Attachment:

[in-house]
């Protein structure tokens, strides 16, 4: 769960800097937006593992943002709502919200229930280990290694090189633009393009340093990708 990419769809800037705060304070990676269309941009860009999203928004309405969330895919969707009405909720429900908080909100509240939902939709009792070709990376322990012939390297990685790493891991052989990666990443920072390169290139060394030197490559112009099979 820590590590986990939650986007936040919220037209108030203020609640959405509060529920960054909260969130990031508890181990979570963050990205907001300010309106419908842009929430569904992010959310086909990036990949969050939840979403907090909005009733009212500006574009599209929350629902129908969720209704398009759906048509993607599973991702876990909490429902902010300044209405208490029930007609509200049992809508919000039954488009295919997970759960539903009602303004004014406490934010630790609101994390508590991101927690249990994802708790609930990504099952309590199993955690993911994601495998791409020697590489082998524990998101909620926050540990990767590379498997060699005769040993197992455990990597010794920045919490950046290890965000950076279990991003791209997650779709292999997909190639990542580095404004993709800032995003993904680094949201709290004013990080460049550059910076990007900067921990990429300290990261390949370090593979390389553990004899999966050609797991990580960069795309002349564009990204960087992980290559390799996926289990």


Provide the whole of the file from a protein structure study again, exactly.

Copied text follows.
[in-house]
């Protein structure tokens, strides 16, 4: 769960800097937006593992943002709502919200229930280990290694090189633009393009340093990708 990419769809800037705060304070990676269309941009860009999203928004309405969330895919969707009405909720429900908080909100509240939902939709009792070709990376322990012939390297990685790493891991052989990666990443920072390169290139060394030197490559112009099979 820590590590986990939650986007936040919220037209108030203020609640959405509060529920960054909260969130990031508890181990979570963050990205907001300010309106419908842009929430569904992010959310086909990036990949969050939840979403907090909005009733009212500006574009599209929350629902129908969720209704398009759906048509993607599973991702876990909490429902902010300044209405208490029930007609509200049992809508919000039954488009295919997970759960539903009602303004004014406490934010630790609101994390508590991101927690249990994802708790609930990504099952309590199993955690993911994601495998791409020697590489082998524990998101909620926050540990990767590379498997060699005769040993197992455990990597010794920045919490950046290890965000950076279990991003791209997650779709292999997909190639990542580095404004993709800032995003993904680094949201709290004013990080460049550059910076990007900067921990990429300290990261390949370090593979390389553990004899999966050609797991990580960069795309002349564009990204960087992980290559390799996926289990």